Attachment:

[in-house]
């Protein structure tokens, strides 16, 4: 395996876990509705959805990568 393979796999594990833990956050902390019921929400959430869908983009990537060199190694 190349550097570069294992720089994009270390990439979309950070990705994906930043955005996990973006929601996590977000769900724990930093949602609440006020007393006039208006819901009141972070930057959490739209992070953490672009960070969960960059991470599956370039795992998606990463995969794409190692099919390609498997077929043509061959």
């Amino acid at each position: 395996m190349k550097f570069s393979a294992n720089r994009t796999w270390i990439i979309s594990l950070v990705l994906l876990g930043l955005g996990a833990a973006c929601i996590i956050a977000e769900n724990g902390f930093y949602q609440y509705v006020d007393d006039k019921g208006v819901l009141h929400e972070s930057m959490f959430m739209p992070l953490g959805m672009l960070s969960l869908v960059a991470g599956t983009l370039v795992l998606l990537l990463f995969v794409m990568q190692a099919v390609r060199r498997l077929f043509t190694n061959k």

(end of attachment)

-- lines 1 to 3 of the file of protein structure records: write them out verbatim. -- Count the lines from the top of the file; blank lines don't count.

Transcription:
[in-house]
């Protein structure tokens, strides 16, 4: 395996876990509705959805990568 393979796999594990833990956050902390019921929400959430869908983009990537060199190694 190349550097570069294992720089994009270390990439979309950070990705994906930043955005996990973006929601996590977000769900724990930093949602609440006020007393006039208006819901009141972070930057959490739209992070953490672009960070969960960059991470599956370039795992998606990463995969794409190692099919390609498997077929043509061959």
């Amino acid at each position: 395996m190349k550097f570069s393979a294992n720089r994009t796999w270390i990439i979309s594990l950070v990705l994906l876990g930043l955005g996990a833990a973006c929601i996590i956050a977000e769900n724990g902390f930093y949602q609440y509705v006020d007393d006039k019921g208006v819901l009141h929400e972070s930057m959490f959430m739209p992070l953490g959805m672009l960070s969960l869908v960059a991470g599956t983009l370039v795992l998606l990537l990463f995969v794409m990568q190692a099919v390609r060199r498997l077929f043509t190694n061959k």